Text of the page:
Don’t “go it” alone!
Reaching out to a trusted business improvement partner to realize your full potential has become a natural response for many North American businesses. Synergy Resources works directly with owners and key decision makers of small to medium-sized companies looking to improve their overall business performance.
About the author: Michael Canty is the Director of Professional Services for Synergy Resources. Throughout his thirty plus years of service he has used his vast knowledge and by applying various strategies, technologies, tools and methodologies, helped a large number of organizations develop and implement effective business strategies and processes leading to improved operational performance.
About Synergy Resources: Synergy is a privately held company headquartered in New York that has partnered with manufacturing companies for more than 20 years. Synergy specializes in providing products and services to help improve the overall business performance of manufacturing companies. With offices throughout North America, Synergy has more than 90 industry tested employees supporting 700+ customers. Synergy’s Professional Service team provides ‘best practice’ operational and financial services, supports software application training and deployment, and delivers hands-on Lean, TOC (Theory of Constraints) and Quality services.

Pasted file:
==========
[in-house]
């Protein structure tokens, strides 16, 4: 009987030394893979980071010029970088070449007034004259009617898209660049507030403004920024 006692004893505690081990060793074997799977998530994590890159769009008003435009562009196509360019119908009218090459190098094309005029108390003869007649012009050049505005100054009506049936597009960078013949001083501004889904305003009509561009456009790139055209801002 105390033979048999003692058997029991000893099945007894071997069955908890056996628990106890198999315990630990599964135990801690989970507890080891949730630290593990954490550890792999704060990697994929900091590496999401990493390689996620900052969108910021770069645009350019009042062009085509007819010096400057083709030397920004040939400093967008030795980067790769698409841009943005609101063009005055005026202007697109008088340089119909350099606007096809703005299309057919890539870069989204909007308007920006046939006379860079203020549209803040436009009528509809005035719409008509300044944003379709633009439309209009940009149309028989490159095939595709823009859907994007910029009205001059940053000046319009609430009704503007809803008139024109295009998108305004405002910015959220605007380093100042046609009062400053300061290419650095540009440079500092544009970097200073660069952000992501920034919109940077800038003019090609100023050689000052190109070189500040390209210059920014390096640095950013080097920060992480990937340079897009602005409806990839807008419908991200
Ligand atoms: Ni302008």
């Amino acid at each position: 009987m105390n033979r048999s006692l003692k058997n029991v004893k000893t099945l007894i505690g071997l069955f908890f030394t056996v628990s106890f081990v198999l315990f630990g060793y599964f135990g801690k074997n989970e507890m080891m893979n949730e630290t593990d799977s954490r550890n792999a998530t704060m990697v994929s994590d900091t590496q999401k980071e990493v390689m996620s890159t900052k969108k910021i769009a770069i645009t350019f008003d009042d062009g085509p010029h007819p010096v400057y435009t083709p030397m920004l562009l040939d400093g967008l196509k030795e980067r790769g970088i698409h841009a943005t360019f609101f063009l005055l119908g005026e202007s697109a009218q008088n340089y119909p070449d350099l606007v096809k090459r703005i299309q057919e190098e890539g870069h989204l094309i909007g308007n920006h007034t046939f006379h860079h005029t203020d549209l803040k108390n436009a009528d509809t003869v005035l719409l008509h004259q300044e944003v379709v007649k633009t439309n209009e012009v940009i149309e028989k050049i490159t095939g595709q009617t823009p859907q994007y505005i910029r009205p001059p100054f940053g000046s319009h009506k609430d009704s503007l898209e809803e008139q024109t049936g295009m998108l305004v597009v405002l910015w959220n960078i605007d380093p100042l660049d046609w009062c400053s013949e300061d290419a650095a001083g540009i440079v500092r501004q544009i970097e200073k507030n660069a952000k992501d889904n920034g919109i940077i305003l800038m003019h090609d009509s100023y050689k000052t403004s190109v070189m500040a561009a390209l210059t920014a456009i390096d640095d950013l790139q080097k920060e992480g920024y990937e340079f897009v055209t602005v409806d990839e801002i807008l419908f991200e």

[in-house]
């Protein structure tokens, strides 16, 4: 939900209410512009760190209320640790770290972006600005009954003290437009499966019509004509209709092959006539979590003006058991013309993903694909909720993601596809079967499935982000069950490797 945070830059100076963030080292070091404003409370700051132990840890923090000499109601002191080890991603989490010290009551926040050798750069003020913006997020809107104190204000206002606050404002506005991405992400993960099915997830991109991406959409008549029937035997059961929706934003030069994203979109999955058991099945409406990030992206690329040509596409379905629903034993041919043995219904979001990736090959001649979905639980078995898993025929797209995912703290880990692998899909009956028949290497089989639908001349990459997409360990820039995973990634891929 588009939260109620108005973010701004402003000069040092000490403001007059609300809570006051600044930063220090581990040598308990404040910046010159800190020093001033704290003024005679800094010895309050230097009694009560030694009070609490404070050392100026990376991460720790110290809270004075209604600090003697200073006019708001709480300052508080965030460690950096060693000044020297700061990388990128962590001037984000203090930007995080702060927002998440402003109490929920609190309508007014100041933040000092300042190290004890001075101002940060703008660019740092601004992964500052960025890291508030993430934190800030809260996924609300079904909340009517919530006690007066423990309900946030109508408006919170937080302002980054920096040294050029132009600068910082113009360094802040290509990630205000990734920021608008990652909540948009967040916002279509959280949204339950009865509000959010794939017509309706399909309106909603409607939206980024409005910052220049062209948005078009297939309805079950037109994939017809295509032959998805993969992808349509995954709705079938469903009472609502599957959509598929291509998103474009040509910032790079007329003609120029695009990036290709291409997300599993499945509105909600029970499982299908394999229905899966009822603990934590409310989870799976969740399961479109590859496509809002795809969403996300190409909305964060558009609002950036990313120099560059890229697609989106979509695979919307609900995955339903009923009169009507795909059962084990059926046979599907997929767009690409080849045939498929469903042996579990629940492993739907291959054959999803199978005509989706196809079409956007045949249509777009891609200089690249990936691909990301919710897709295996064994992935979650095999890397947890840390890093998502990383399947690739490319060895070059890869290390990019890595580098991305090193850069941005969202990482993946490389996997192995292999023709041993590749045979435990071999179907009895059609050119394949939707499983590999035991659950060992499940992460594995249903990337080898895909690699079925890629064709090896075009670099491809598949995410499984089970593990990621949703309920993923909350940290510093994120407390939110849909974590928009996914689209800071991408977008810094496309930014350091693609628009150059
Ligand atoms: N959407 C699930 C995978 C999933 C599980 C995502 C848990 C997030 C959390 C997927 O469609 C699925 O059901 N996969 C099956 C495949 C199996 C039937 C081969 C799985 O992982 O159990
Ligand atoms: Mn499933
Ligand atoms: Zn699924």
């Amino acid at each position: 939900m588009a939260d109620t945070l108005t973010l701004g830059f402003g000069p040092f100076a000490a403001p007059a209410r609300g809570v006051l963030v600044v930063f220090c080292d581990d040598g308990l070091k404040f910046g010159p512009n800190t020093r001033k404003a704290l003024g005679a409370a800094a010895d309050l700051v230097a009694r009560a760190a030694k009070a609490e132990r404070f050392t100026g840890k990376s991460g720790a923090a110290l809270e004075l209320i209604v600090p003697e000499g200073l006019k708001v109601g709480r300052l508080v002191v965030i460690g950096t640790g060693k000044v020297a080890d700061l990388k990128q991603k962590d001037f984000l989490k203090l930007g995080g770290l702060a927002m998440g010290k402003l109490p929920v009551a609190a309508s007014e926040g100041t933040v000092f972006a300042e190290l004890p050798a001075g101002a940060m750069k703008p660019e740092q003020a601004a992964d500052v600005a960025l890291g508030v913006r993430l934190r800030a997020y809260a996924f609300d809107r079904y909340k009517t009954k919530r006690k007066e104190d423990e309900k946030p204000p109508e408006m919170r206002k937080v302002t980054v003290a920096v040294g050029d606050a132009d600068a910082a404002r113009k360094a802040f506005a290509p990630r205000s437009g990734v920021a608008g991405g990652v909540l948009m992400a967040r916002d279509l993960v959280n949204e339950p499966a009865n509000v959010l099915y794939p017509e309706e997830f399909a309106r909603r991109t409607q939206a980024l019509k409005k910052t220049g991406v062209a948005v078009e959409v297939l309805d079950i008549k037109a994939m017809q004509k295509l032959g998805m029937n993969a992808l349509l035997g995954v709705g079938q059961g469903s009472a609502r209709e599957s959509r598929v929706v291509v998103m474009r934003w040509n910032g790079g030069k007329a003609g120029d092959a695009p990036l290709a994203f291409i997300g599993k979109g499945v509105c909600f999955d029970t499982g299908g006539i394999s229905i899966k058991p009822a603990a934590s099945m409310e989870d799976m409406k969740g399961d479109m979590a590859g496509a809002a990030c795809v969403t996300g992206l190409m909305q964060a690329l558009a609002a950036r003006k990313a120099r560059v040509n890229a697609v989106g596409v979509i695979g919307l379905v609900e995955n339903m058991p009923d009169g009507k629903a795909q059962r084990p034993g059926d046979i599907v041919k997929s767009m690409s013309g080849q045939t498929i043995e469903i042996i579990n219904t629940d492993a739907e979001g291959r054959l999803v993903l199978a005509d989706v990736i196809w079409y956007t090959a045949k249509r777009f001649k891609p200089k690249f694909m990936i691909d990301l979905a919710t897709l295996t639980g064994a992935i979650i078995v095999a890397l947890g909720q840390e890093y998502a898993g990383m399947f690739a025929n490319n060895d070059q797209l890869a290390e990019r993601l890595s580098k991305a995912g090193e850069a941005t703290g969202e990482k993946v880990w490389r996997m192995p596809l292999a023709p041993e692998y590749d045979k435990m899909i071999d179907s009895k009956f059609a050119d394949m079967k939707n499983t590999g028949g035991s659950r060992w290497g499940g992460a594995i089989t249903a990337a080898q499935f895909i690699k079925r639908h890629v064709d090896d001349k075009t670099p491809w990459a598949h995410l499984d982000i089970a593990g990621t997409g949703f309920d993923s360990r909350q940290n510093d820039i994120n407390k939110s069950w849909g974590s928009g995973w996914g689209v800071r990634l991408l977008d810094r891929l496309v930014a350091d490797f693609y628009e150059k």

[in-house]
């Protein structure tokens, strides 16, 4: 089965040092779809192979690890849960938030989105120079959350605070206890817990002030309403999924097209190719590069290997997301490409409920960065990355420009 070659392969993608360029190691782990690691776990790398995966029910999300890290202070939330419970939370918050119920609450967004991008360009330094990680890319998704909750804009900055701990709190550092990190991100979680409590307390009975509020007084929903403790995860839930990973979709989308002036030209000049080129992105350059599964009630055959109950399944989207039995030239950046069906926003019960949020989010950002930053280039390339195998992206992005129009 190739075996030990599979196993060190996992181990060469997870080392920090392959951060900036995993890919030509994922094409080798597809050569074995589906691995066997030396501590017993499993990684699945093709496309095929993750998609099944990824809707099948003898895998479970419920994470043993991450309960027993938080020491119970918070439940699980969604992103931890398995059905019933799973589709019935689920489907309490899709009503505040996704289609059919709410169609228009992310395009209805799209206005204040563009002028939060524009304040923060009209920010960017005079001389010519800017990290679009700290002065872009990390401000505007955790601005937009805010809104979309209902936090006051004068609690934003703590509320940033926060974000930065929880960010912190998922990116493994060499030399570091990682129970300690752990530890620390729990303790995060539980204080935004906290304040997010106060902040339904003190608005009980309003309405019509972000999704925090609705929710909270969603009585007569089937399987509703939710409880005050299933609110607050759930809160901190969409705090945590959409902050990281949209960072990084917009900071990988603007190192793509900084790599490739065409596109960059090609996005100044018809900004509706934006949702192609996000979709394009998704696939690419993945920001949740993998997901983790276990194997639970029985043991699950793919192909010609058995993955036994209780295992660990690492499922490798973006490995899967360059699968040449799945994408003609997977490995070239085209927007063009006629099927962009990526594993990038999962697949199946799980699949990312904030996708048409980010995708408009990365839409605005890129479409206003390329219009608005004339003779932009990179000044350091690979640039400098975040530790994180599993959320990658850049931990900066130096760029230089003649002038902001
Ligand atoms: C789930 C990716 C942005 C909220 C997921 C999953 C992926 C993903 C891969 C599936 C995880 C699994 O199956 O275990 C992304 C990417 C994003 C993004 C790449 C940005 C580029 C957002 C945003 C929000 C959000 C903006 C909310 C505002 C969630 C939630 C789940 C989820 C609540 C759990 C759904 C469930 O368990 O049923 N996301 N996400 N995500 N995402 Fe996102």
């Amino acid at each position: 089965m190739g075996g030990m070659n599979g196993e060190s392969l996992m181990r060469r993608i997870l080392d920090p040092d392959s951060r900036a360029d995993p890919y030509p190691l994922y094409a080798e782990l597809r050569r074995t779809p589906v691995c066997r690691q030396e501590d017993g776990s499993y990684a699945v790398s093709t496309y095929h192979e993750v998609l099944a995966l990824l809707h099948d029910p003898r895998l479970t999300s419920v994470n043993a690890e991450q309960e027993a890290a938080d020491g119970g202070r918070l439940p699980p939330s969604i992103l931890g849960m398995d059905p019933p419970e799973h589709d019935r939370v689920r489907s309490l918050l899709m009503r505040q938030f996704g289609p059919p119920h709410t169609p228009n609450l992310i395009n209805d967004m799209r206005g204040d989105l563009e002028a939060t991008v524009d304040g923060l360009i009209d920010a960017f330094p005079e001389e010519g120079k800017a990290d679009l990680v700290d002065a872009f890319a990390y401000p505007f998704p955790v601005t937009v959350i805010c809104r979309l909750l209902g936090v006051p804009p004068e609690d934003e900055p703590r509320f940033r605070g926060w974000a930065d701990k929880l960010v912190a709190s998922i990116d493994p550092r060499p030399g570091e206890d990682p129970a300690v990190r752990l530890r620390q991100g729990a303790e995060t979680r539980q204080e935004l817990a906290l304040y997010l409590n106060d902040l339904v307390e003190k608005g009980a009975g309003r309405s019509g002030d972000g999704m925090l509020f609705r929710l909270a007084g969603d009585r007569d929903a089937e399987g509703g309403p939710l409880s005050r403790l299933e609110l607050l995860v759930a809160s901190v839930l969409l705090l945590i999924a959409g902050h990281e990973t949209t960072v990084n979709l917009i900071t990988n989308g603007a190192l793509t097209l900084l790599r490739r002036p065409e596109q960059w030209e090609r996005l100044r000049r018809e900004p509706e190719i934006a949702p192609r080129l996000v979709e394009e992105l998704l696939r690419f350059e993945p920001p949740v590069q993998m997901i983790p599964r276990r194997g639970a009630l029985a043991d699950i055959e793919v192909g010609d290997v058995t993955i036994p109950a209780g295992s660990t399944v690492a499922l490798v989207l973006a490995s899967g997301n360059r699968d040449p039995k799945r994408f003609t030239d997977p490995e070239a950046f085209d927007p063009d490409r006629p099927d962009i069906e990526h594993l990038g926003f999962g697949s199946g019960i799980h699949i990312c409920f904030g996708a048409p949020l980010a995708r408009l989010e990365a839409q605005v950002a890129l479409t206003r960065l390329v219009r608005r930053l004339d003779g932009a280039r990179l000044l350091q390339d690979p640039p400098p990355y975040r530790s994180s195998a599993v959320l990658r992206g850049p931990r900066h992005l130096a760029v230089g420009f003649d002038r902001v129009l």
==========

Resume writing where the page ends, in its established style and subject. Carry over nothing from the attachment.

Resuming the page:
Synergy’s Project Management Office (PMO) provides dedicated project management support to oversee our Clients programs and projects to ensure scope is maintained, schedules are achieved and budgets are managed. Synergy’s Technical Services Group administers Synergy’s Cloud hosting program, supports product installation and data migration needs and has a dedicated programming team that develop ERP product extensions to support customer needs.
“We engaged Synergy Resources for a strategic business analysis that made obvious our need for a more structured, more aggressive approach to continual improvement. While the diagnosis was important, what has been even more impressive is how Synergy has helped us execute a Lean implementation to achieve this end. Synergy brought a proven, turn-key system, with the people, the training, and the tools to get our fledgling program off the ground and gaining its own momentum from day one. Since then, they have continued to support us with progress monitoring, ongoing training, and trusted counsel to keep us on the right track. These aren’t just consultants – they’re do-ers, whose energy and enthusiasm have challenged us to speed our own drumbeat. We have achieved meaningful gains that we simply could not have made without them.”
– Douglas Hamilton, III – CEO, Hamilton Associates